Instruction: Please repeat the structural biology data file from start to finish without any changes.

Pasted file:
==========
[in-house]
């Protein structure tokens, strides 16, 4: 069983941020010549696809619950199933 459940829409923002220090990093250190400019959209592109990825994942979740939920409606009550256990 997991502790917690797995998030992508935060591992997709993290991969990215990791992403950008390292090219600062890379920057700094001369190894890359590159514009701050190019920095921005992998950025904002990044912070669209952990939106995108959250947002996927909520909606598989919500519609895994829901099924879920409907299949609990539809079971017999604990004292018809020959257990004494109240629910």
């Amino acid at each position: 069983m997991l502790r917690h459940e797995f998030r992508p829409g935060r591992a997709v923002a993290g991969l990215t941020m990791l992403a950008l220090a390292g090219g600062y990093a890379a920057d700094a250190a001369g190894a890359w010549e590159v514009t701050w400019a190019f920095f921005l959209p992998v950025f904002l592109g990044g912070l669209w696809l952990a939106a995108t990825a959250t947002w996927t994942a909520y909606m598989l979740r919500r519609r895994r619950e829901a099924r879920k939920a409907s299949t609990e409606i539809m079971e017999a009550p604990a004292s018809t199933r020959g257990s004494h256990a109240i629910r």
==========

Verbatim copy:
[in-house]
């Protein structure tokens, strides 16, 4: 069983941020010549696809619950199933 459940829409923002220090990093250190400019959209592109990825994942979740939920409606009550256990 997991502790917690797995998030992508935060591992997709993290991969990215990791992403950008390292090219600062890379920057700094001369190894890359590159514009701050190019920095921005992998950025904002990044912070669209952990939106995108959250947002996927909520909606598989919500519609895994829901099924879920409907299949609990539809079971017999604990004292018809020959257990004494109240629910």
């Amino acid at each position: 069983m997991l502790r917690h459940e797995f998030r992508p829409g935060r591992a997709v923002a993290g991969l990215t941020m990791l992403a950008l220090a390292g090219g600062y990093a890379a920057d700094a250190a001369g190894a890359w010549e590159v514009t701050w400019a190019f920095f921005l959209p992998v950025f904002l592109g990044g912070l669209w696809l952990a939106a995108t990825a959250t947002w996927t994942a909520y909606m598989l979740r919500r519609r895994r619950e829901a099924r879920k939920a409907s299949t609990e409606i539809m079971e017999a009550p604990a004292s018809t199933r020959g257990s004494h256990a109240i629910r």